The Timoney Stones, Timoney Hills, Co. Tipperary.

Location – The reason for the vague reference is that these stones are spread out over a vast area. They are tucked well in from any R or N roads so get your map out.  They are SW of Borris-in-Ossory and SE of Roscrea. Because of their large area I cannot give accurate longitude and latitude readings.  In intend to go back to site at some point and try to map out as many of the stone with GPS as I can so that you will be able to programme in the co-ordinates into your GPS and walk around with ease.
OS: S18 83 and 19 83 (map 60)
See map at the bottom of the page.  

Description and History - These standing stones are somewhat of a mystery among scholars and in the Archaeological Inventory of Tipperary the stones are listed separately to the other standing stones in the county. The Timoney stones are located in Timonyhills townland and cover  many acres. In all there are roughly 121 standing stones and at least 90 others were known but have now been removed. They are very close in proximity to the Cullaun stones and are probably part of the same complex. The stones range in size from 30cm to about 2m and follow no discernible pattern which is why they are the subject of discussion. Standing stones are usually found on their own or in a patterned group. Single stones signify burials, boundaries or perhaps ritual use and groups are found in pairs, rows or circles and serve similar functions. The randomness of the Timoney stones follow no known archaeological pattern. Therefore, the dating of the stones and their function and origin remain unknown. Some have suggested that these stones are natural and maybe due to glacial deposits. Although possible, the fact that these stones are upstanding suggests that they were put there by human hands. The presence of a stone circle at Cullaun, possible cashel and the knowledge that there were five cairns (now destroyed) at Timoney all point towards inhabitation on the site as far back as the Neolithic period. However, there is also evidence that points towards a more modern date. The first is the lack of local lore about the stones. No local legends mention the stones. However, this proves nothing as not every historical site is mentioned in local legends. The remodelling done on the lands of Timoneyhills and Cullaun in the 19th century by the landowner William Hutchinson may also provide an origin for the stones. Hutchinson planted many groves of trees in the area on 1814 to make the land more attractive as it is naturally rocky. It is possible that these stones were erected by Hutchinson. There is evidence that this is not the case and this comes in the form of William’s son, John Dawson Hutchinson. John wrote diaries which mention the changes to the land made by his father. He mentions that the origin of the stones are unknown. He says, “...there are several of these [stones] through the land...Several have been rooted [removed] by tenants and some in the course of the improvements carried on here...I cannot pretend to say what might have been their use.” [Parker-Hutchinson Papers, NLI, p123]. The final piece of evidence suggesting a modern date is the fact that the stones are in shallow soil and can be easily toppled. Not all of the stones have packing stones at the base. I would argue for an earlier date as the erection of the stones in a modern setting would likely to have been remembered through local lore...particularly when the modern 1814 date is only 4 or 5 generations back...local families would surely of had information passed down to them. Also against the possibility of a modern date is their randomness.  It makes sense that a person who wishes to place many standing stones on their land would do so in a more traditional sense, meaning that a folly is likely to be made up of stone circles and more stereotypical patterns as opposed to random groupings.  There is a megalithic folly at Cullaun but again this does not mean that the rest of the stones are modern.  Further in favour of an earlier date are the many stone pairs that are aligned on a N-S or E-W axis.  There are also at least three stone rows with two actually meeting.  If these were modern and placed with the intention to fool, I would expect to see much larger stones as opposed to these stones which are all rather small.  None appear to reach above 6ft. Whatever their origin they are fascinating and well worth going to see. The sheer volume of stones in a small concentration is impressive. While at Timoneyhills go and see the Cullaun stones nearby which are also on the old Hutchinson lands.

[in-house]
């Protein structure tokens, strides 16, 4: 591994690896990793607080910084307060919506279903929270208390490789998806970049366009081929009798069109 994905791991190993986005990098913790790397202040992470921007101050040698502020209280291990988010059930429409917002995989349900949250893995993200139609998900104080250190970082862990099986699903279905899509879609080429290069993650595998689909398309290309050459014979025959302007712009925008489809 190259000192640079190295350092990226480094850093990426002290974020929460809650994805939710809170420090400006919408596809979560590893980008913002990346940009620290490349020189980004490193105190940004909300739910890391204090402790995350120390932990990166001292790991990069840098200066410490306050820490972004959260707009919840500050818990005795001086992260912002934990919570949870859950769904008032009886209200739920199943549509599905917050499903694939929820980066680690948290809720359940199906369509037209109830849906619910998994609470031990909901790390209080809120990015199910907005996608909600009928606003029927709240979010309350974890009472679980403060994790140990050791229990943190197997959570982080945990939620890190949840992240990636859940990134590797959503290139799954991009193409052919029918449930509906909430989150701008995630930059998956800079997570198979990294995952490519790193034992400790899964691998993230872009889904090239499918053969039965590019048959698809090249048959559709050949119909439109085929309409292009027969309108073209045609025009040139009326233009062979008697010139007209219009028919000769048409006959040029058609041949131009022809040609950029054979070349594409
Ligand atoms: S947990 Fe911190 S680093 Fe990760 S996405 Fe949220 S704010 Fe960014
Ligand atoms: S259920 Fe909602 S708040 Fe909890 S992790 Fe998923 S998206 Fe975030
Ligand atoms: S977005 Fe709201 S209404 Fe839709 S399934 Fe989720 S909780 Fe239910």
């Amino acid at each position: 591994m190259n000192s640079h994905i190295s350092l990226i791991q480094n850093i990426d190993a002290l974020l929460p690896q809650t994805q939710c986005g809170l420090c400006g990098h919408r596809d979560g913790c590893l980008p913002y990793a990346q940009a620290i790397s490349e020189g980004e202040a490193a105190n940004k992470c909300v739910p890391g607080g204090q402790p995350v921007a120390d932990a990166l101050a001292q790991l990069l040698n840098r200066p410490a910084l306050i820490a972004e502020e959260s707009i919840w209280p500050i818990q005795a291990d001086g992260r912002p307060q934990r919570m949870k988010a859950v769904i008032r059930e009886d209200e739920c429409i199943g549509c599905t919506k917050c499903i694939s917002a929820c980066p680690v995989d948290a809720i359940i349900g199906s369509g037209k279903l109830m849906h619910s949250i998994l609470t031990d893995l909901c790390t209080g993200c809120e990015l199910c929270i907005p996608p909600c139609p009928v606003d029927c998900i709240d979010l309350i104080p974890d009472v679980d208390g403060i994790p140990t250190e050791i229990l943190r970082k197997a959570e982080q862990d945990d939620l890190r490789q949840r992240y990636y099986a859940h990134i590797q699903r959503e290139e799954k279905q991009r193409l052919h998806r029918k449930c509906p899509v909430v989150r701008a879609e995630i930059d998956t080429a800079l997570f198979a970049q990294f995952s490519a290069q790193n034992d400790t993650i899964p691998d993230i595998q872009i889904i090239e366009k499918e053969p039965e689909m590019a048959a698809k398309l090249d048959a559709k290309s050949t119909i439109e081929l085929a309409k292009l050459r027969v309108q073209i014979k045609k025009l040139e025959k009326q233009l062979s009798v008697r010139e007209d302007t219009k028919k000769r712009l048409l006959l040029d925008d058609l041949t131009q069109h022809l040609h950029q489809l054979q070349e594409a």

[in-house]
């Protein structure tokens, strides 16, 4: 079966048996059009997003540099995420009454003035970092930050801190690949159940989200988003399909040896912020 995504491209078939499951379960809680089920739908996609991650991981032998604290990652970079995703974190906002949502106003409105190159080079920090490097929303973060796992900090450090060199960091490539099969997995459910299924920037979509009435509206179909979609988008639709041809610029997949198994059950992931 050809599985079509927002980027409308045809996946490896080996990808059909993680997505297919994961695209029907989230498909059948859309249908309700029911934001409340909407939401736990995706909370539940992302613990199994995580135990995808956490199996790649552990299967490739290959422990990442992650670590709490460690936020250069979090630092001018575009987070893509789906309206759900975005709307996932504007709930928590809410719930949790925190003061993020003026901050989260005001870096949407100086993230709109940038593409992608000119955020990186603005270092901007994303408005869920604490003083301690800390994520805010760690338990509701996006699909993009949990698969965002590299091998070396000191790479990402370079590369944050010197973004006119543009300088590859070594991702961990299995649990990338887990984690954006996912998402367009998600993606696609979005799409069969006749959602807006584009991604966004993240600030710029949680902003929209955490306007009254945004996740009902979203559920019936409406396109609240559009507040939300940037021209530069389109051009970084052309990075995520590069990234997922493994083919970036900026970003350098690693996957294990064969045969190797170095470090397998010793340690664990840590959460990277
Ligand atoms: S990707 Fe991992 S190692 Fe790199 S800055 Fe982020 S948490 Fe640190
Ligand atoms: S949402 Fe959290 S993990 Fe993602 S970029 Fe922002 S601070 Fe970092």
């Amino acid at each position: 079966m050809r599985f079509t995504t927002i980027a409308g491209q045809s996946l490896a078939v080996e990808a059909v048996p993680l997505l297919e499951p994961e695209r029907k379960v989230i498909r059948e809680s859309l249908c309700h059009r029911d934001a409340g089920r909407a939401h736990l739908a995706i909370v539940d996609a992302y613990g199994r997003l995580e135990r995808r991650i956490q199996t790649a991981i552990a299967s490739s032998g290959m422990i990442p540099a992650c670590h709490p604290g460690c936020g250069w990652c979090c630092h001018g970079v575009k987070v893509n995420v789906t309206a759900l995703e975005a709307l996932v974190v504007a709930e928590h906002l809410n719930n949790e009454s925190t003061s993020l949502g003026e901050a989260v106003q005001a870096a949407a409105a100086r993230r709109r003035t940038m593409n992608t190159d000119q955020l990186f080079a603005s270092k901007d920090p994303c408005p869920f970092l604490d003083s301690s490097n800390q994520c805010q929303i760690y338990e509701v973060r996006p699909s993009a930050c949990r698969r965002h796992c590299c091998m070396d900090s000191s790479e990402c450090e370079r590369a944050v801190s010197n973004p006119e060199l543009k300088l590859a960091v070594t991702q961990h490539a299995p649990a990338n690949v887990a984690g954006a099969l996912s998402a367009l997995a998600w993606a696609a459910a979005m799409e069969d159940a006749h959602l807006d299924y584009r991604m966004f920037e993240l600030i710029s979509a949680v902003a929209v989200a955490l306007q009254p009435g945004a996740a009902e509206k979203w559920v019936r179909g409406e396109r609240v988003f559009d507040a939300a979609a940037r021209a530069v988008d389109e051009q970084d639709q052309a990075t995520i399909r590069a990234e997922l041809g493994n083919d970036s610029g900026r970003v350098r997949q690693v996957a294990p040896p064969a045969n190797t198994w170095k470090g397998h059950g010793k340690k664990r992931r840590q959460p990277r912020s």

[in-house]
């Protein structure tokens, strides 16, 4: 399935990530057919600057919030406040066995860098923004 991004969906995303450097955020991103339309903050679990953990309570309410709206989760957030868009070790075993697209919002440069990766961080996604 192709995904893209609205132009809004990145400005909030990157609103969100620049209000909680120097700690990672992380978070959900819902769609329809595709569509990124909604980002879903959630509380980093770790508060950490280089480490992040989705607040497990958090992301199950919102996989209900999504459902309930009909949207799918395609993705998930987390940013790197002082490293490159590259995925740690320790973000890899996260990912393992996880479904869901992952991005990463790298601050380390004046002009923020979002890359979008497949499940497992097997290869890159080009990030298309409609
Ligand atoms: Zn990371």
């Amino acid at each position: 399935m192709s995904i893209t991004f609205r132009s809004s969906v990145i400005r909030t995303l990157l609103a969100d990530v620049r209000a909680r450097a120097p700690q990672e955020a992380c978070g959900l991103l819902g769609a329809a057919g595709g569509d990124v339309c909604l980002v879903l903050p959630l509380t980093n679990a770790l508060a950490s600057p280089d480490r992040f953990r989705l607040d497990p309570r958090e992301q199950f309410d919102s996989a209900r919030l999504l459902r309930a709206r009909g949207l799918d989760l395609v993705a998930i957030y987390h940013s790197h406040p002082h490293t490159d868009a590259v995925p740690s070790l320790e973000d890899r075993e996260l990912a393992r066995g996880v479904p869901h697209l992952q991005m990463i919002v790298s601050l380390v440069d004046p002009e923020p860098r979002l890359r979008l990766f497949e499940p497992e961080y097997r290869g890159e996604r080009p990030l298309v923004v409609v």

Difficulty - The Timoney Stones are located in large cattle fields but many stones can be seen from the track way. There are large volumes of cattle in the fields and unfortunately they seem to congregate around the larger stones and use them as scratchers. Signs are on all the fences warning hunters to keep off. This is a site where asking the farmer is essential if you want to go into the fields. Also be careful with the cattle...there's a lot of them.

For more standing stones, click here.
For more sites in Co. Tipperary, click here.
This one is nicely tucked away under a tree.
There are three stones here in a row aligned E-W.

About 10 seconds after taking this pic we had to make a speedy exit from the field as 20 cows began to run at us very fast.

Only thigh height but still impressive.

This is an interesting arrangement.

This stone has been nicely shaped.

My brother stepping in for scale.

These were tucked away.

Some won't be standing for much longer.

Some nice scratching posts for the cattle.

View The Standing Stone in a larger map